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Sleep Apnea and Hypothyroidism

Learn about the connection between sleep apnea and an underactive thyroid.
Sleep Apnea and Hypothyroidism
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English writer Thomas Dekker was so right when he said, “Sleep is the golden chain that ties health and our bodies together.” You know that sleep is essential for your health. But did you know that not getting enough -- or good quality -- sleep increases your risks for:

  • Heart and breathing problems?
  • Metabolism-related disorders such as obesity?
  • Cognitive and memory impairment?
  • Reduced immunity?

While we all have good intentions when it comes to sleep, getting a good night’s rest can be challenging. Sleep can be disrupted due to a poor sleep environment or sleep hygiene, stress, or medical conditions, among other causes. Ahead, a Q&A on sleep apnea –  a health condition that can interfere with your sleep and your thyroid function.

What is sleep apnea?

Sleep apnea is a condition that causes you to stop and restart breathing while sleeping. As a result, you can become deficient in oxygen.

The signs and symptoms of sleep apnea include the following:

  • Dry mouth
  • Daytime sleepiness F
  • Headaches
  • Loud snoring while sleeping
  • Gasping for air or making choking sounds while sleeping
  • Sexual dysfunction
  • Waking up often during the night to use the bathroom

There are two types of sleep apnea:

  • Obstructive sleep apnea (OSA) occurs when your upper airway becomes blocked, reducing or stopping your airflow.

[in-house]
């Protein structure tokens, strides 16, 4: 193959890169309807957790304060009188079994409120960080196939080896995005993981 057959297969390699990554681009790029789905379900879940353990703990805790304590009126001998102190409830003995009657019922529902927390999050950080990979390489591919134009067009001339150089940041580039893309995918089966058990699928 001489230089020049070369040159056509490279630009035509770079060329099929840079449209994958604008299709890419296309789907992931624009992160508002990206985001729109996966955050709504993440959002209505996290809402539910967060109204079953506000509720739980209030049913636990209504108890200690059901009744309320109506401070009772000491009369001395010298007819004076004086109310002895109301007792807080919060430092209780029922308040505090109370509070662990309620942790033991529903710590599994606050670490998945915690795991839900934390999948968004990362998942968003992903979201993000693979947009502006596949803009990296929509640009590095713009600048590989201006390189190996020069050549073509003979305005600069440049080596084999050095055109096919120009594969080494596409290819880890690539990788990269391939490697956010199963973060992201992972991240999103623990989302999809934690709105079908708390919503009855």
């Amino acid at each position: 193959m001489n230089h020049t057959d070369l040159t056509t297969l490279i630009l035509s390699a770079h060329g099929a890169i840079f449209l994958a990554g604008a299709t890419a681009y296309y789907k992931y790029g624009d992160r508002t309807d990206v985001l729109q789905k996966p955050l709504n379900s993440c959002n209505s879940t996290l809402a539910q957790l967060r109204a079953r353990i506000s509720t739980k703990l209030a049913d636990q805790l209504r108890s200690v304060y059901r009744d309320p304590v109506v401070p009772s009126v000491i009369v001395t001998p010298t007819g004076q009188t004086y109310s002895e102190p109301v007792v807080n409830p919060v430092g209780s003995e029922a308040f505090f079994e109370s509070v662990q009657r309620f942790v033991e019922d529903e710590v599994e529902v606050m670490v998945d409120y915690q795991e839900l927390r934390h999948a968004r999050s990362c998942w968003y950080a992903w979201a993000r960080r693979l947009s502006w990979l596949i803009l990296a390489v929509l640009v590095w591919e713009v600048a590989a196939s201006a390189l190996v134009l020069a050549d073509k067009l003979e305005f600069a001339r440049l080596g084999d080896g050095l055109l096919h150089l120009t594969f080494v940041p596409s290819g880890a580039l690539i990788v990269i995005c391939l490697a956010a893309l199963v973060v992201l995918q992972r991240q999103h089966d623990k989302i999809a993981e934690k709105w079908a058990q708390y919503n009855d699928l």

• Central sleep apnea (CSA) occurs when your brain doesn’t signal your chest muscles that control breathing. Certain medical conditions, such as amyotrophic lateral sclerosis (ALS) or myasthenia gravis (MG), change how your brain controls chest muscles, putting you at risk for CSA.

Risk factors for sleep apnea

While the result of OSA and CSA is the same -- breathing stops and restarts while sleeping --  they have different risk factors.

What is the relationship between sleep apnea and thyroid dysfunction?

An imbalance of hormones can contribute to both types of sleep apnea in different ways. For instance, changes in growth hormone, insulin, and thyroid levels can affect the shape or size of your tongue, face, or airway, increasing your risk for OSA. And, a hormone imbalance may alter how your brain controls your breathing, triggering CSA.

Research shows that hypothyroidism increases an individual’s risk of sleep apnea, and studies have found that 10% to about 25% of people with hypothyroidism have OSA. One study of 100 hypothyroid patients found that 74% of the patients with hypothyroidism had OSA! 

There’s one piece of good news, however: If you have OSA, this does not increase your risk of developing hypothyroidism later in life.

A large 2019 study found those with hypothyroidism were two times more likely to have a sleep apnea diagnosis than those without hypothyroidism. This study also noted that those with subclinical hypothyroidism (a mild form of hypothyroidism) who were not taking thyroid medication were less likely to have OSA than those with overt hypothyroidism.

One sign of hypothyroidism can be the enlargement of the thyroid gland, known as goiter. As your thyroid gets bigger, it reduces air movement through your trachea (windpipe) to your lungs, thus increasing your risk of OSA.  Hypothyroidism is also associated with an enlargement of the tongue, known as macroglossia.

Some of the other ways that hypothyroidism may contribute to an increased risk of sleep apnea include: